Smart treasury operations could help RBI transfer higher surplus to the government


Even as the Reserve Bank earned less on the record reserve pile up and also stares at lower interest income as banks parked surplus liquidity with it, smart treasury operations like unlocking unrealised gains on currency value and diversifying its foreign currency assets base could help the central bank transfer higher surplus to the government.

The Reserve Bank of India may have accumulated a record high foreign exchange reserves, but it is a losing proposition given that a nearly 25 percent jump in fact led to a fall in returns by nearly a fifth. Returns on reserves deployment was lower at $4.3 billion during April-December’20 compared with $5.2 billion in the same period a year ago, according to the latest data from the RBI.

While this alone may not dent the transfer of surplus to the government, the amount of interest it paid to keep the system in surplus liquidity could hurt its returns as it paid interest for keeping funds with it. Banks are estimated to have parked over Rs 5 lakh crore on an average during FY’21 on which the central bank has to pay them 3.35 per cent interest. But smart treasury move by diversifying assets and unlocking unrealised gains could result in higher surplus transfer to the government even as profit is not the motive for the central bank’s reserve management strategy.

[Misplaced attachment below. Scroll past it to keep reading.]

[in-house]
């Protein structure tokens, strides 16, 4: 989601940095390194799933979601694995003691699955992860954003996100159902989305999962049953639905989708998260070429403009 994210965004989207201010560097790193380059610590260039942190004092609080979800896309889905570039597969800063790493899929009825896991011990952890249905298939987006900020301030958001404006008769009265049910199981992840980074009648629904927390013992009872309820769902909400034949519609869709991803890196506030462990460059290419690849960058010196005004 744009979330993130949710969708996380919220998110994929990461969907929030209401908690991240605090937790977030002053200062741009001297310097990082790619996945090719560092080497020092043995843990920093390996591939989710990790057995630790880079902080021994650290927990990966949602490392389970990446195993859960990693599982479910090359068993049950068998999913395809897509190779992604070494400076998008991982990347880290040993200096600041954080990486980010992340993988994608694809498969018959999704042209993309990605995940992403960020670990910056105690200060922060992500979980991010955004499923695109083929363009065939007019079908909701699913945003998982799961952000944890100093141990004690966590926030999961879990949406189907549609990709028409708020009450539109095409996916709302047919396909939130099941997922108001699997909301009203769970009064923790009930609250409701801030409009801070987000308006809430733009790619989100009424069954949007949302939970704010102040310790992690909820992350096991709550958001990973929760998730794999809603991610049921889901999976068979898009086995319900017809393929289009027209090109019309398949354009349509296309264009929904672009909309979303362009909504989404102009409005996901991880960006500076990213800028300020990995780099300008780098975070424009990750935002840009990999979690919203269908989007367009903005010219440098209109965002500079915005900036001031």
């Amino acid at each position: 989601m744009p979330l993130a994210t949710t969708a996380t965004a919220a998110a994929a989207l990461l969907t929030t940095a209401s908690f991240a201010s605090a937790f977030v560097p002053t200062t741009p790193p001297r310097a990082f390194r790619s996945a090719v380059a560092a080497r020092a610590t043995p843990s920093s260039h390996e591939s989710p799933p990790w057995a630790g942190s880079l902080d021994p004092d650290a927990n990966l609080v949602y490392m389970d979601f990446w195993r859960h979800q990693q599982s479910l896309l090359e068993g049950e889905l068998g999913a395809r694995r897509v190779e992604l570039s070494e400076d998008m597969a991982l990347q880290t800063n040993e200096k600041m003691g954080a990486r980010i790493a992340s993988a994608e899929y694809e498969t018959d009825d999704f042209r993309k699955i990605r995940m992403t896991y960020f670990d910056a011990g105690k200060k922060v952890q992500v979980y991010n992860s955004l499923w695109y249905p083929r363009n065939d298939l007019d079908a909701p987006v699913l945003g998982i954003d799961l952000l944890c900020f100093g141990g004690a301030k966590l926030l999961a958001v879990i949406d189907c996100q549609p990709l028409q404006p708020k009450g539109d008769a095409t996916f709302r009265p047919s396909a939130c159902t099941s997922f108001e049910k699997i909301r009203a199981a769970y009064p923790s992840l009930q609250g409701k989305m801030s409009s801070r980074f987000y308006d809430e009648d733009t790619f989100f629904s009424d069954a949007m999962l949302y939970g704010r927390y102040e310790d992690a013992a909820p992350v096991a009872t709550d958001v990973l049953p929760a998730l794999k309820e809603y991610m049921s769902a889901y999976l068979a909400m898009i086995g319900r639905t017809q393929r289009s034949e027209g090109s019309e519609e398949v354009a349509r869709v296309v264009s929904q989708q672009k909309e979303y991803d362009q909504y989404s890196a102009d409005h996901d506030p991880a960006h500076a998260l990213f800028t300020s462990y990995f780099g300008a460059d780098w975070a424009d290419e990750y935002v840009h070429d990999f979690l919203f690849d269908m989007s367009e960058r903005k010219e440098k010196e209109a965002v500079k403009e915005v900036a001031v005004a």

While RBI’s balance sheet has expanded since June 2020, yields on foreign currency investments have indeed reduced over the past year. “The $ 4.3 bn largely reflects coupon, not capital gains,” said Rahul Bajoria, chief India economist at Barclays Capital.

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But the central bank can also encash on valuation gains in currency reserves. Valuation gains amounted to $23 billion during April-December’20 compared to $ 6.3 billion in the same period, a year ago. “RBI might have unlocked some of the foreign currency revaluation reserves through sales of foreign currency,” said Professor Ananth Narayan, associate professor at SP Jain Institute of Management and Research. “RBI has changed its accounting policy two years ago, that allows for such recognition. We will have to wait for the final results, but I do believe that depending on the foreign currency operations, a high dividend may still be possible”.

Besides, the central bank may also choose to optimise returns by diversifying its currency base. “Even if it earns lower interest income, there could be higher unrealised forex gains.” said Bajoria.” RBI has treasury securities maturing or they choose to sell and diversify”

But the central bank’s account year is shortened this year by ending its accounting year in March from June earlier which may anyway impact income.”This is also a truncated fiscal year of 9 months only, as RBI transitions from a June year-end to March year-end” said professor Narayan. “To that extent, the core seigniorage income would be lower”



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